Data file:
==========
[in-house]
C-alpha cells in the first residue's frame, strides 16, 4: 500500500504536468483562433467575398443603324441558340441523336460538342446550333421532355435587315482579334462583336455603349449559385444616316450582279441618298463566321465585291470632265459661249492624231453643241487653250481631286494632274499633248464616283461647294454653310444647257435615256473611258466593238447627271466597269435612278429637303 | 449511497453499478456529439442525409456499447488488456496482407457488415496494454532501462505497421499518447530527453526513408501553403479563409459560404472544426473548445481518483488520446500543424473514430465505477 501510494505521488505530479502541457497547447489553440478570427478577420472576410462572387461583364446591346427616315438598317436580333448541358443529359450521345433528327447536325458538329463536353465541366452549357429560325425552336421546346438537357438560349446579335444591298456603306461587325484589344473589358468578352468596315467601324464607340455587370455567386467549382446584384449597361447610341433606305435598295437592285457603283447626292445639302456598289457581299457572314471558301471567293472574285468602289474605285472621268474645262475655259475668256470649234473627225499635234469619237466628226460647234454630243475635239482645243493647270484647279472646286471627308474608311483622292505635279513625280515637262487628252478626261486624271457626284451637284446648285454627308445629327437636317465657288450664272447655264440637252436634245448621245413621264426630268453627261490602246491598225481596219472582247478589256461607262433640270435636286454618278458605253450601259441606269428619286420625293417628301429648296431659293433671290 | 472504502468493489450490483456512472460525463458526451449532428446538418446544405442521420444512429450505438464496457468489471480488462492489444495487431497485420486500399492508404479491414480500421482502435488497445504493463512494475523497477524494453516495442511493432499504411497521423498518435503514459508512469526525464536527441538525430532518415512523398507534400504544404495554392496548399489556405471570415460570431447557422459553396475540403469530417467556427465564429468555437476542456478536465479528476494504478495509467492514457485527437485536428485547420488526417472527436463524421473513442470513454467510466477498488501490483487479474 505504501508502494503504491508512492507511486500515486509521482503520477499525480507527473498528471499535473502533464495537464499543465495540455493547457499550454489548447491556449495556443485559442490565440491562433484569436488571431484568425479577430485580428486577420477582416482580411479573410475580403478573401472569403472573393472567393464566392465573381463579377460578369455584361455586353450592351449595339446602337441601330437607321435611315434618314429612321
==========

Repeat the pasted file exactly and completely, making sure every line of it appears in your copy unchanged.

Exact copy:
[in-house]
C-alpha cells in the first residue's frame, strides 16, 4: 500500500504536468483562433467575398443603324441558340441523336460538342446550333421532355435587315482579334462583336455603349449559385444616316450582279441618298463566321465585291470632265459661249492624231453643241487653250481631286494632274499633248464616283461647294454653310444647257435615256473611258466593238447627271466597269435612278429637303 | 449511497453499478456529439442525409456499447488488456496482407457488415496494454532501462505497421499518447530527453526513408501553403479563409459560404472544426473548445481518483488520446500543424473514430465505477 501510494505521488505530479502541457497547447489553440478570427478577420472576410462572387461583364446591346427616315438598317436580333448541358443529359450521345433528327447536325458538329463536353465541366452549357429560325425552336421546346438537357438560349446579335444591298456603306461587325484589344473589358468578352468596315467601324464607340455587370455567386467549382446584384449597361447610341433606305435598295437592285457603283447626292445639302456598289457581299457572314471558301471567293472574285468602289474605285472621268474645262475655259475668256470649234473627225499635234469619237466628226460647234454630243475635239482645243493647270484647279472646286471627308474608311483622292505635279513625280515637262487628252478626261486624271457626284451637284446648285454627308445629327437636317465657288450664272447655264440637252436634245448621245413621264426630268453627261490602246491598225481596219472582247478589256461607262433640270435636286454618278458605253450601259441606269428619286420625293417628301429648296431659293433671290 | 472504502468493489450490483456512472460525463458526451449532428446538418446544405442521420444512429450505438464496457468489471480488462492489444495487431497485420486500399492508404479491414480500421482502435488497445504493463512494475523497477524494453516495442511493432499504411497521423498518435503514459508512469526525464536527441538525430532518415512523398507534400504544404495554392496548399489556405471570415460570431447557422459553396475540403469530417467556427465564429468555437476542456478536465479528476494504478495509467492514457485527437485536428485547420488526417472527436463524421473513442470513454467510466477498488501490483487479474 505504501508502494503504491508512492507511486500515486509521482503520477499525480507527473498528471499535473502533464495537464499543465495540455493547457499550454489548447491556449495556443485559442490565440491562433484569436488571431484568425479577430485580428486577420477582416482580411479573410475580403478573401472569403472573393472567393464566392465573381463579377460578369455584361455586353450592351449595339446602337441601330437607321435611315434618314429612321